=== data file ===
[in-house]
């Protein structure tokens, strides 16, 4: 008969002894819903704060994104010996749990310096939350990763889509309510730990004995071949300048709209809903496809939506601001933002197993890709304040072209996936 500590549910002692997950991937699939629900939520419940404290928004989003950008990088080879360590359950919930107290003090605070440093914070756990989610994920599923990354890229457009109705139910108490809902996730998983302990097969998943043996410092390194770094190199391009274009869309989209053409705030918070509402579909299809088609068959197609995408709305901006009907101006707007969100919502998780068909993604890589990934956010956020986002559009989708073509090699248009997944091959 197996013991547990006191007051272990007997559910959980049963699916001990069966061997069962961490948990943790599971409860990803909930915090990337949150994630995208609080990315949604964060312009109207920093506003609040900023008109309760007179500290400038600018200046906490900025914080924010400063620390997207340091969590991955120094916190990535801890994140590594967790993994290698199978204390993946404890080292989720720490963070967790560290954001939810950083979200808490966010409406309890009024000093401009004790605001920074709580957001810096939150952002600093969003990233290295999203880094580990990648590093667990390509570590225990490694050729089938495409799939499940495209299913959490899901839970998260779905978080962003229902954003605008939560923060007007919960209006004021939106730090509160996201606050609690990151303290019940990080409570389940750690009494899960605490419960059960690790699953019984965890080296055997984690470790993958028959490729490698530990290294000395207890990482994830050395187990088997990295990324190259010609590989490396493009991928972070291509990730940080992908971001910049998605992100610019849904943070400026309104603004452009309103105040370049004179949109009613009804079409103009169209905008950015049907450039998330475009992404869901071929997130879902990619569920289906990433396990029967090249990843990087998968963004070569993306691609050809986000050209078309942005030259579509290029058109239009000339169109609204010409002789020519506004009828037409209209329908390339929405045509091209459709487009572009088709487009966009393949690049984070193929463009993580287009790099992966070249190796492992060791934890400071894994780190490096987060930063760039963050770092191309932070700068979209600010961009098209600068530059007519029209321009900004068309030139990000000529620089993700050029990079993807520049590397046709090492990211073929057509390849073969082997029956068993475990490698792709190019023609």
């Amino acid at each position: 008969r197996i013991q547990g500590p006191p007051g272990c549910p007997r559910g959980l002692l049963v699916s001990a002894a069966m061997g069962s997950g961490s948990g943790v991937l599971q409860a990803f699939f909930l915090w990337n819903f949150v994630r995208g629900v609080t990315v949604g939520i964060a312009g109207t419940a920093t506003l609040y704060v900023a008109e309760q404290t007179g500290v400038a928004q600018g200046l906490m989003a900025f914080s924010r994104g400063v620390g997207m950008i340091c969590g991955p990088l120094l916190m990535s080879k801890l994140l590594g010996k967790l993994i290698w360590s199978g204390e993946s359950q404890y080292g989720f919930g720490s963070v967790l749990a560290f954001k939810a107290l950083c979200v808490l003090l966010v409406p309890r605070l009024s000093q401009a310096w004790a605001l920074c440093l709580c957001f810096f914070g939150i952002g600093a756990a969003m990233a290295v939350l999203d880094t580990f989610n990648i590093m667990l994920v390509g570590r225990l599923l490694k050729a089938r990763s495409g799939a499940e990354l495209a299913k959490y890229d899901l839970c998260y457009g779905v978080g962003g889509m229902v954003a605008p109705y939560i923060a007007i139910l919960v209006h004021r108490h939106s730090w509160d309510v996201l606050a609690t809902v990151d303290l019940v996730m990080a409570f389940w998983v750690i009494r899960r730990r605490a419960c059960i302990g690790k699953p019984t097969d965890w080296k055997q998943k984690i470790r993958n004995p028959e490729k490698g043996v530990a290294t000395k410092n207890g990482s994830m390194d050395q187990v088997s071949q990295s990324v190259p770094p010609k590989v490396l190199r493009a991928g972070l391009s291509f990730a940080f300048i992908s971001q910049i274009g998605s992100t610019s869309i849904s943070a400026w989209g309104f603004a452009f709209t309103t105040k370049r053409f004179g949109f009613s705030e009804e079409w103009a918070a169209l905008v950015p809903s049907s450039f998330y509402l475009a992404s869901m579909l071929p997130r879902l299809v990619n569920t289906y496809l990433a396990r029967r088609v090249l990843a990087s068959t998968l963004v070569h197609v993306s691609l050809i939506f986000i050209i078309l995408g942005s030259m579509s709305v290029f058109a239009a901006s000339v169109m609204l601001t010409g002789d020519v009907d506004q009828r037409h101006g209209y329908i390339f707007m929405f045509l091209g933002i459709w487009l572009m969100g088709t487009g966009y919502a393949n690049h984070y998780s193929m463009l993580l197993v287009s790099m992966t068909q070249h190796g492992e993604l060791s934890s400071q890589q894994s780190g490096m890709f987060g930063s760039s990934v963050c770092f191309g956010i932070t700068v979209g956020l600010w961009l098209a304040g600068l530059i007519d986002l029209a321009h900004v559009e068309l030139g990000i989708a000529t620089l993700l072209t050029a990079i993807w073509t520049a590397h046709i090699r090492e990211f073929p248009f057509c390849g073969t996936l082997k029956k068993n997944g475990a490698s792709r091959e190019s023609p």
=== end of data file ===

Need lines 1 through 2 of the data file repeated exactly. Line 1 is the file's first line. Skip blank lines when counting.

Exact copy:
[in-house]
């Protein structure tokens, strides 16, 4: 008969002894819903704060994104010996749990310096939350990763889509309510730990004995071949300048709209809903496809939506601001933002197993890709304040072209996936 500590549910002692997950991937699939629900939520419940404290928004989003950008990088080879360590359950919930107290003090605070440093914070756990989610994920599923990354890229457009109705139910108490809902996730998983302990097969998943043996410092390194770094190199391009274009869309989209053409705030918070509402579909299809088609068959197609995408709305901006009907101006707007969100919502998780068909993604890589990934956010956020986002559009989708073509090699248009997944091959 197996013991547990006191007051272990007997559910959980049963699916001990069966061997069962961490948990943790599971409860990803909930915090990337949150994630995208609080990315949604964060312009109207920093506003609040900023008109309760007179500290400038600018200046906490900025914080924010400063620390997207340091969590991955120094916190990535801890994140590594967790993994290698199978204390993946404890080292989720720490963070967790560290954001939810950083979200808490966010409406309890009024000093401009004790605001920074709580957001810096939150952002600093969003990233290295999203880094580990990648590093667990390509570590225990490694050729089938495409799939499940495209299913959490899901839970998260779905978080962003229902954003605008939560923060007007919960209006004021939106730090509160996201606050609690990151303290019940990080409570389940750690009494899960605490419960059960690790699953019984965890080296055997984690470790993958028959490729490698530990290294000395207890990482994830050395187990088997990295990324190259010609590989490396493009991928972070291509990730940080992908971001910049998605992100610019849904943070400026309104603004452009309103105040370049004179949109009613009804079409103009169209905008950015049907450039998330475009992404869901071929997130879902990619569920289906990433396990029967090249990843990087998968963004070569993306691609050809986000050209078309942005030259579509290029058109239009000339169109609204010409002789020519506004009828037409209209329908390339929405045509091209459709487009572009088709487009966009393949690049984070193929463009993580287009790099992966070249190796492992060791934890400071894994780190490096987060930063760039963050770092191309932070700068979209600010961009098209600068530059007519029209321009900004068309030139990000000529620089993700050029990079993807520049590397046709090492990211073929057509390849073969082997029956068993475990490698792709190019023609």